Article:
FIGS. 11 and 12 show yet another embodiment, for varying the flow of liquid from the passageway 24 to the outlet passageway 37. In this embodiment there is provided a plunger valve 240 having a spindle 246 formed without any protrusion such as the protrusion 147 of the embodiment shown in FIGS. 9 and 10. Under this embodiment, all portions of the plunger valve 240 other than the spindle have a longitudinal axis A which is the same as the longitudinal axis of the cylindrical housing 30. In contrast, the spindle 246 is formed with its longitudinal axis B offset from the longitudinal axis A. Preferably, the spindle 246 has a circular cross-sectional configuration; however, other cross-sectional configurations such as elongated or ellipitcal are also suitable. This embodiment has the further advantage of permitting an infinite number of variations of flow of liquid reaching the outlet passageway 37 between the minimum flow when the plunger valve 240 is rotated to provide the smallest spacing between the spindle and the outlet passageway and the maximum flow when it is rotated to provide the largest spacing.
Referring now to FIGS. 15 and 16, there is provided means for preventing a negative pressure buildup or vacuum in the outlet passageway 37 when the plunger valve 40 is closed to prevent the flow of liquid from the passageway 24 to such outlet passageway 37. Such means consists of a longitudinally extending groove 105 formed in the interior wall 39 of the cylindrical housing 30 in an area adjacent the lid 11. The groove 105 extends below the upper portion of the interior wall 39, a distance such that it is just below the center of the upper annular seal 48 of the plunger valve 40 when the valve is closed. Thus, when the plunger valve 40 is in its upper most position with the annular rubber gaskets 44 closing off the flow of liquid to the passageway 37, the groove 105 will permit the chamber of the cylindrical housing 30 and the passageway 37 to be vented to atmosphere, thereby preventing the buildup of a negative pressure or vacuum which might otherwise cause liquid in the passageway 37 to be siphoned into the cylindrical housing 30.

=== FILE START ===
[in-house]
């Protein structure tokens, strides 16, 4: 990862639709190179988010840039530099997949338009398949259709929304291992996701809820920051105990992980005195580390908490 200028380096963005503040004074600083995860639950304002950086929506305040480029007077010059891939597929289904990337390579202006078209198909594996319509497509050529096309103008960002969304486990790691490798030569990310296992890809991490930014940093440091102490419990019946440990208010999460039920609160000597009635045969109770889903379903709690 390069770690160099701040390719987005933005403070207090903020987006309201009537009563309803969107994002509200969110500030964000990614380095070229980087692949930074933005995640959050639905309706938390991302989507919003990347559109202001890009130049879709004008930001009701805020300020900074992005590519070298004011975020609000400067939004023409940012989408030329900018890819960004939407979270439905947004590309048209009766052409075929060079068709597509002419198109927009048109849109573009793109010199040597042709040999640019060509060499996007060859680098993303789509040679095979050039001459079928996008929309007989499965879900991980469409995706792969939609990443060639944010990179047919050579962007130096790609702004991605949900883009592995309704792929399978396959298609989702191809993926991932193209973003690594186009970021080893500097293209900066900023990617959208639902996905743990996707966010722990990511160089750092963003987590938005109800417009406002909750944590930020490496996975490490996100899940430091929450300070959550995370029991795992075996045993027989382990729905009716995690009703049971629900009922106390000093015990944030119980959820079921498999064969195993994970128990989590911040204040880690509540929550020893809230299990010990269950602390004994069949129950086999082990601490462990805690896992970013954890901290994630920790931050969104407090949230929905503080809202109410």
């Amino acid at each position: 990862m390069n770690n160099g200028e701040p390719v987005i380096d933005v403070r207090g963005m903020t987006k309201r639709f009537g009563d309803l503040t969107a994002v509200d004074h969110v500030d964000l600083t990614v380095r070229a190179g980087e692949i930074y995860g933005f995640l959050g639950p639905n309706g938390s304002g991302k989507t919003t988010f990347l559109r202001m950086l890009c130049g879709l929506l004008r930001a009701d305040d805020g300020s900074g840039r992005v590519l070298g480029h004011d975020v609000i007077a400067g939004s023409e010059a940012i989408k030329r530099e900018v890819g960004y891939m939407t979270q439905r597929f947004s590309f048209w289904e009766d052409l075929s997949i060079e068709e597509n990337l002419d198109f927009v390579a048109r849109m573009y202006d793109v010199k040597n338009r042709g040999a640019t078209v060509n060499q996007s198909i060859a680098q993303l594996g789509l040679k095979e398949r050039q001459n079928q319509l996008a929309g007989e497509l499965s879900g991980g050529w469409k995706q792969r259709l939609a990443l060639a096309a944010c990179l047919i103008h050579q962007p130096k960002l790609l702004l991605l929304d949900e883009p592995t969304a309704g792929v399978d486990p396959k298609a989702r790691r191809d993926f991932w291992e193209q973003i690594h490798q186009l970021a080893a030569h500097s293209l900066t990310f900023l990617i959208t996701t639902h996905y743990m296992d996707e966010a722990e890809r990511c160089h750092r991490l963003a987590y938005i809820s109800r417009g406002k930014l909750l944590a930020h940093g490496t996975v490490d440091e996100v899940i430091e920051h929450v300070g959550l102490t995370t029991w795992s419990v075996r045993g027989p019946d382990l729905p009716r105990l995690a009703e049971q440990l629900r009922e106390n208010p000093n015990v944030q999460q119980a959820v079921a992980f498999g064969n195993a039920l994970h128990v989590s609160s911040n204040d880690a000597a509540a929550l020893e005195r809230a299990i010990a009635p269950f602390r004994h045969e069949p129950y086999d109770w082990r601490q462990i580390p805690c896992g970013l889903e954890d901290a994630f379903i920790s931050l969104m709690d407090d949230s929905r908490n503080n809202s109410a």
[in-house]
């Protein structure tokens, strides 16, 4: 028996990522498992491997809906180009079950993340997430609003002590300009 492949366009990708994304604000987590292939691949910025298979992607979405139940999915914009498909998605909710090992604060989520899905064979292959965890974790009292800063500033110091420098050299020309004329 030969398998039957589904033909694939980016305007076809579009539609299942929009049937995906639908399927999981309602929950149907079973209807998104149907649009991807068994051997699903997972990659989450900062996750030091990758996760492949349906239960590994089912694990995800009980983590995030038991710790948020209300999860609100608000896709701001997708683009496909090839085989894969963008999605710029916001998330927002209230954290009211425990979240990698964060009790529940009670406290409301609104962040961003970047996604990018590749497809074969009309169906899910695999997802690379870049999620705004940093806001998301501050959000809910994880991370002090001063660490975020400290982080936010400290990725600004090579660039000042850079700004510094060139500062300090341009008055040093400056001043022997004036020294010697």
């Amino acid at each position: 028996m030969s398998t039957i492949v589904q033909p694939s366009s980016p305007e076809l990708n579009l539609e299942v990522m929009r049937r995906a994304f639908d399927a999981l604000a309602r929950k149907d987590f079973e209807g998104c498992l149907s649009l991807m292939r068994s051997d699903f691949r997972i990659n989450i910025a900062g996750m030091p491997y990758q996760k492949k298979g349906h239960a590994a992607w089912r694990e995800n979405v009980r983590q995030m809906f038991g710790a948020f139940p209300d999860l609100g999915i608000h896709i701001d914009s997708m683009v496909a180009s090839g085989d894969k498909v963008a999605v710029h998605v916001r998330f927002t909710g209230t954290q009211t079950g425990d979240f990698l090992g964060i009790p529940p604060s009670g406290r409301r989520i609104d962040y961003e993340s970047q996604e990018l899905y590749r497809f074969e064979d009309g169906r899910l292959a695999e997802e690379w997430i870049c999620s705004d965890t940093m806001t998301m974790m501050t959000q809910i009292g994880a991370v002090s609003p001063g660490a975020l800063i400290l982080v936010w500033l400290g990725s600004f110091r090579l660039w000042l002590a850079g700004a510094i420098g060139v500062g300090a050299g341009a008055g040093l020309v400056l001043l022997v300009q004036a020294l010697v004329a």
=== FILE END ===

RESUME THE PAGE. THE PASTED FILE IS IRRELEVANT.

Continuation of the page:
The present invention provides a very effective and yet economical mechanism for combining two liquids in varying proportions. It further has the advantage of permitting a number of different concentrates to be mixed with a single source of water or other major liquid simply by joining a number of housings together.
|Cited Patent||Filing date||Publication date||Applicant||Title|
|US3112884 *||May 9, 1961||Dec 3, 1963||Gilmour Robert A||Spraying device|
|US3658091 *||Mar 23, 1970||Apr 25, 1972||Messrs Hans Grohe Kg||Device for the admixture of additive fluids mixed with water used in washing machines, dishwashers and the like|
|US4469137 *||Aug 5, 1982||Sep 4, 1984||Cleland Robert K||Liquid metering and mixing aspirator unit|
|Citing Patent||Filing date||Publication date||Applicant||Title|
|US5477884 *||Jan 28, 1994||Dec 26, 1995||Pure Corporation||Mixing valve for an aircraft cleaning apparatus|
|US5611462 *||Feb 22, 1995||Mar 18, 1997||Pure Corporation||Aircraft cleaning apparatus and mixing valve therefor|
|US5653261 *||Jun 28, 1996||Aug 5, 1997||Hydro Systems Company||Selector valve|
|US7331488||Nov 15, 2004||Feb 19, 2008||Dema Engineering Company||Multi-chemical dispensing system|
|U.S. Classification||137/218, 137/893, 137/895|
|Cooperative Classification||Y10T137/87627, Y10T137/3331, B01F5/0077, Y10T137/87643, B01F5/008|
|European Classification||B01F5/00C2, B01F5/00C|
|May 29, 1990||AS||Assignment|
Owner name: TOLCO CORPORATION, A CORP. OF OH, OHIO
Free format text: ASSIGNMENT OF ASSIGNORS INTEREST.;ASSIGNOR:POTTER, TERRY C.;REEL/FRAME:005325/0179
Effective date: 19900518
|May 30, 1995||FPAY||Fee payment|
Year of fee payment: 4
|Jun 29, 1999||REMI||Maintenance fee reminder mailed|
|Dec 5, 1999||LAPS||Lapse for failure to pay maintenance fees|
|Feb 15, 2000||FP||Expired due to failure to pay maintenance fee|
Effective date: 19991203